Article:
I am just as patriotic as the next guy, I guess, respectfully honoring Independence Day on the 4th of July -- but not when it occurs in the middle of the week. My complaint here is that I experience two "Mondays" in one week, and that's not a good thing. Meanwhile, the rest of the world is working and my international e-mails keep streaming in, waiting for answers while I lounge in the hammock.
To top off this year's July event, the business news is not good. While trying to fathom what impact a reported slowdown in Latin America, Brazil and Argentina will have on industrial laser exports, I was hit by a new Wall Street Journal headline: "Factory Slump Reaches US." In this case, the former feeds the latter. Not a pleasant way to celebrate the 4th.
The Manufacturers Alliance for Productivity and Innovation (MAPI) has revised its Latin America forecast for overall manufacturing output in 2012 down to 3.1% from 4.4%. According to MAPI, manufacturing activity in Brazil stopped a year ago and has been contracting for the past six months. Brazil has been identified as a major market for industrial laser products -- as recently as last month, at a VDMA briefing in Stuttgart, Brazil was identified as prime territory for industrial laser expansion.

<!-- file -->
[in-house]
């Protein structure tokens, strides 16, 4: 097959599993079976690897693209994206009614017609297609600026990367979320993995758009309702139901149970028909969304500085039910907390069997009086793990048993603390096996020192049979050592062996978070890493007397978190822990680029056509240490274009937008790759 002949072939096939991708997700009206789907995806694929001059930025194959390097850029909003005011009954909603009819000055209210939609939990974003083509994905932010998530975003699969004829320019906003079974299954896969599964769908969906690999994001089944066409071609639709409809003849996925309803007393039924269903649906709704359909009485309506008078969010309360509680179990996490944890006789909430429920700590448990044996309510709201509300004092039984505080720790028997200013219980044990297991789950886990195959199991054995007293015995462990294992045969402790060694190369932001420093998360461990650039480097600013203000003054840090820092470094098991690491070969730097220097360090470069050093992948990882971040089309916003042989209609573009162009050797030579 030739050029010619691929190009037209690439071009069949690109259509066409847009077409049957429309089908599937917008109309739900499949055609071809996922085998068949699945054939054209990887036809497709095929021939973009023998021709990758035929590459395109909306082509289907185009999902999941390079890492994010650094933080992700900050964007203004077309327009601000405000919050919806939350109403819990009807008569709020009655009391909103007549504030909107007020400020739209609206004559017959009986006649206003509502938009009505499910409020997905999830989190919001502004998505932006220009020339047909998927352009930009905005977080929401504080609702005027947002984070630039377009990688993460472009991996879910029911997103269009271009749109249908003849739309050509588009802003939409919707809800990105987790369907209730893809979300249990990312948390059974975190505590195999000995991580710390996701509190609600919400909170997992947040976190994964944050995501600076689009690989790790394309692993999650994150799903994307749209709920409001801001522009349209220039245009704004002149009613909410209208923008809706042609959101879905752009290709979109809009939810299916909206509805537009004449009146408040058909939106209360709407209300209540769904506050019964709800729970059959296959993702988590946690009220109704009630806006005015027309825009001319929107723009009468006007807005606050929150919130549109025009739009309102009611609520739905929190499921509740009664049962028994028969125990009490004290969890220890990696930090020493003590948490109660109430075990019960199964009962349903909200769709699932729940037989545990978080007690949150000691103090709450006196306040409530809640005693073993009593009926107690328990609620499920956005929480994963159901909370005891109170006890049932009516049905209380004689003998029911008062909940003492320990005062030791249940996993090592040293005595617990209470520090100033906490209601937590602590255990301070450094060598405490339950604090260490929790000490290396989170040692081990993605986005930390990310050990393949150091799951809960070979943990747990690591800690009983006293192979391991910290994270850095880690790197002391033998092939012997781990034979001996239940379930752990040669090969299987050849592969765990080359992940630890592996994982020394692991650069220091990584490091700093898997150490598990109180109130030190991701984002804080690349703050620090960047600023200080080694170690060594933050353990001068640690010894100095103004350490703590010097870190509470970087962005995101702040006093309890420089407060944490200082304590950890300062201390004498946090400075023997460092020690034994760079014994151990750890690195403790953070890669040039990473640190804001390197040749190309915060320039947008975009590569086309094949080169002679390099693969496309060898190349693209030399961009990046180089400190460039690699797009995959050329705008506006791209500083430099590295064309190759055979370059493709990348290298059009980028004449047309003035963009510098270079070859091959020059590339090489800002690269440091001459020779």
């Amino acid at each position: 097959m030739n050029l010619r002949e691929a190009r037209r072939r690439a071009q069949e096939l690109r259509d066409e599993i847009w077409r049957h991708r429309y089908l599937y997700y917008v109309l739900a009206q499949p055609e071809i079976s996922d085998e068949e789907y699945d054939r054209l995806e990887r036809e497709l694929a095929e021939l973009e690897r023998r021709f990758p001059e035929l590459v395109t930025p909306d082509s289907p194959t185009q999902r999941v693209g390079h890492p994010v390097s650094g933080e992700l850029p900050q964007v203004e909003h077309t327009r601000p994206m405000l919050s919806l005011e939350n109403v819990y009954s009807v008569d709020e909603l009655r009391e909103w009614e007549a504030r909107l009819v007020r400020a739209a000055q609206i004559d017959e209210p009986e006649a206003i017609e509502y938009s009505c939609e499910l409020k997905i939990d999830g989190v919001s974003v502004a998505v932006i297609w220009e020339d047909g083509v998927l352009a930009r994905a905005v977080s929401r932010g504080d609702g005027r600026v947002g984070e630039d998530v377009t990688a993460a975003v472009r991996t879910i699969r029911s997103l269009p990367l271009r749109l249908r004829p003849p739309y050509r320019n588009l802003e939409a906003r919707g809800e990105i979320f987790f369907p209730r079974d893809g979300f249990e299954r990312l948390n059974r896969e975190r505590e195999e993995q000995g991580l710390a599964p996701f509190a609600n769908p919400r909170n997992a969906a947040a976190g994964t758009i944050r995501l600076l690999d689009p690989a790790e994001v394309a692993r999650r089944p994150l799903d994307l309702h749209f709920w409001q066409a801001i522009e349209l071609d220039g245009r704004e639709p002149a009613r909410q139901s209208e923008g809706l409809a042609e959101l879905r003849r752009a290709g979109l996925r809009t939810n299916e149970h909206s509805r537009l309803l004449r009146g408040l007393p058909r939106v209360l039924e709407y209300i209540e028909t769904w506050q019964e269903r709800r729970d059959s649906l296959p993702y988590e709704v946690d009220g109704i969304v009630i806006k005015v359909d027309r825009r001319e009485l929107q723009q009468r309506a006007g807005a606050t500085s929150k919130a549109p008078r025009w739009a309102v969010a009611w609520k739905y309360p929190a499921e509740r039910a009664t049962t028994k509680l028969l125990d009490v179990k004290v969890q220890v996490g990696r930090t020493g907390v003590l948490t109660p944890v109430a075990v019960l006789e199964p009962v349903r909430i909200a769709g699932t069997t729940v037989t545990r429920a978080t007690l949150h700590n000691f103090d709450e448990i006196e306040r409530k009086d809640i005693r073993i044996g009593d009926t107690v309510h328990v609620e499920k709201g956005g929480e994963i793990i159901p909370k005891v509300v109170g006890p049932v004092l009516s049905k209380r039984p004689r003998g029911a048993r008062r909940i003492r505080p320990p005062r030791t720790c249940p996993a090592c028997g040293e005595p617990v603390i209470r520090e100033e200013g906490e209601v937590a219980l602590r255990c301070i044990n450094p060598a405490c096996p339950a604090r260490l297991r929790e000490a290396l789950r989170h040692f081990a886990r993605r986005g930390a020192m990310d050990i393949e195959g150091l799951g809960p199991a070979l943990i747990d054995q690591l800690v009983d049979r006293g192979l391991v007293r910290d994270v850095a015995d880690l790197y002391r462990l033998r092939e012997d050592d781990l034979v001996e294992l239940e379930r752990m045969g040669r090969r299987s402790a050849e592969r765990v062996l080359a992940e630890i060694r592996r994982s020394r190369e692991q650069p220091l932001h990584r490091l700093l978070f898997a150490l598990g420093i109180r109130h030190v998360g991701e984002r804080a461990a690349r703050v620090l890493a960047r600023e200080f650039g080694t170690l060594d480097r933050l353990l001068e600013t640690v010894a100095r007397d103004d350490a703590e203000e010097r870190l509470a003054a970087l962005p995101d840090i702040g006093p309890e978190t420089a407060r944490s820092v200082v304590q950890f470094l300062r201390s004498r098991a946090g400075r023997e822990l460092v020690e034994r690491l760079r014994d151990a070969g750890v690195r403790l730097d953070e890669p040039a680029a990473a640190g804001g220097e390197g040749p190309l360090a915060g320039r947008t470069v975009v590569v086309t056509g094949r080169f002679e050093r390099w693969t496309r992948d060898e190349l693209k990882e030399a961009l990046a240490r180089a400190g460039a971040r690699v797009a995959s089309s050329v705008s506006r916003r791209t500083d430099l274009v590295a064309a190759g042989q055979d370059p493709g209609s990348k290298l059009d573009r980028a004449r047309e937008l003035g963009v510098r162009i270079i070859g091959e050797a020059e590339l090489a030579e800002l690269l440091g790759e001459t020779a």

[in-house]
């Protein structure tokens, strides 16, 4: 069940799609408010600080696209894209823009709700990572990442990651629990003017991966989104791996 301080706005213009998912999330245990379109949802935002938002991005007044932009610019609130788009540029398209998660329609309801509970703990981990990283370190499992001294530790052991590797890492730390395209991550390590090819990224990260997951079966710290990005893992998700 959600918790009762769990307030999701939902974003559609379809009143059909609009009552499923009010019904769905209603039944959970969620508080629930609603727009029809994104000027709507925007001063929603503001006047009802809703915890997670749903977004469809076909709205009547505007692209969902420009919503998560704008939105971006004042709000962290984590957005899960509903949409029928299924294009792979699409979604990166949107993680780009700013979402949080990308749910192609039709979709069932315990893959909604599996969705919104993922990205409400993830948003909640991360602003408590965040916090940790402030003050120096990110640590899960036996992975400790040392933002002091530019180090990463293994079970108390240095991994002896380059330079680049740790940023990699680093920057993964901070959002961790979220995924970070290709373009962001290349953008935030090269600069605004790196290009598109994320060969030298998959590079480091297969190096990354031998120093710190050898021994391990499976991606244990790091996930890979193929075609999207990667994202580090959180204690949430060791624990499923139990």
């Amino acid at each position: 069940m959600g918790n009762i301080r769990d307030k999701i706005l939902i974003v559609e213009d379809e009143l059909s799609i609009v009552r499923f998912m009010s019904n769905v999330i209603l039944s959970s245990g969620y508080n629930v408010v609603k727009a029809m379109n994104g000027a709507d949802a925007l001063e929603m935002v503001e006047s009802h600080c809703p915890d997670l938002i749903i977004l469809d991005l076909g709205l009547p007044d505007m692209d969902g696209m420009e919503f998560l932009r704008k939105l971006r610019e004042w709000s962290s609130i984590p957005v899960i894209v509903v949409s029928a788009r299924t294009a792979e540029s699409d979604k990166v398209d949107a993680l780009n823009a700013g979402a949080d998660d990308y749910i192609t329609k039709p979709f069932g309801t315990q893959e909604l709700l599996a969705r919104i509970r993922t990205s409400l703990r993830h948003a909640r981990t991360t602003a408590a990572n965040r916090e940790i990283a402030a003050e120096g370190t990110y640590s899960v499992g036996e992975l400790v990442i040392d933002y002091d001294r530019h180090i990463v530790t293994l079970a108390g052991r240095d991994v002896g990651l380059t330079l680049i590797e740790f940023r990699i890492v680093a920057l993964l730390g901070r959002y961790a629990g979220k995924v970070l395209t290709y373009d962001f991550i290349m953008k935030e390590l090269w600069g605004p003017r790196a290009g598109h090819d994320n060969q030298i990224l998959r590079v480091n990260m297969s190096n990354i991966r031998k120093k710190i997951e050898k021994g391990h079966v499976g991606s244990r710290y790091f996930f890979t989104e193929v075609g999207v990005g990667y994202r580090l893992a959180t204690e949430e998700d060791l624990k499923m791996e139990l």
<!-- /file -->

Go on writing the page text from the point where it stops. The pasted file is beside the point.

In fairness, the MAPI report was very positive on Mexico, which, led by automotive and machinery, is proving resilient to the downward trend in Latin America.
The effects of global economic slowdown have finally filtered down to the US manufacturing sector, where the Institute for Supply Management says exports fell and new orders dropped for the first time since July 2009. Many experts had anticipated this, thinking it was an inevitable action as Europe, a major trading partner, can't seem to get its act together and the stop-gap action by China's government to get that countries economy moving again seems to have had little effect.
As I rock in my hammock, a thought occurs to me. The USA fought for its independence on this day we celebrate -- but some 230 years later our independence is questionable, as a global economy and its effects make us interdependent on the actions of others.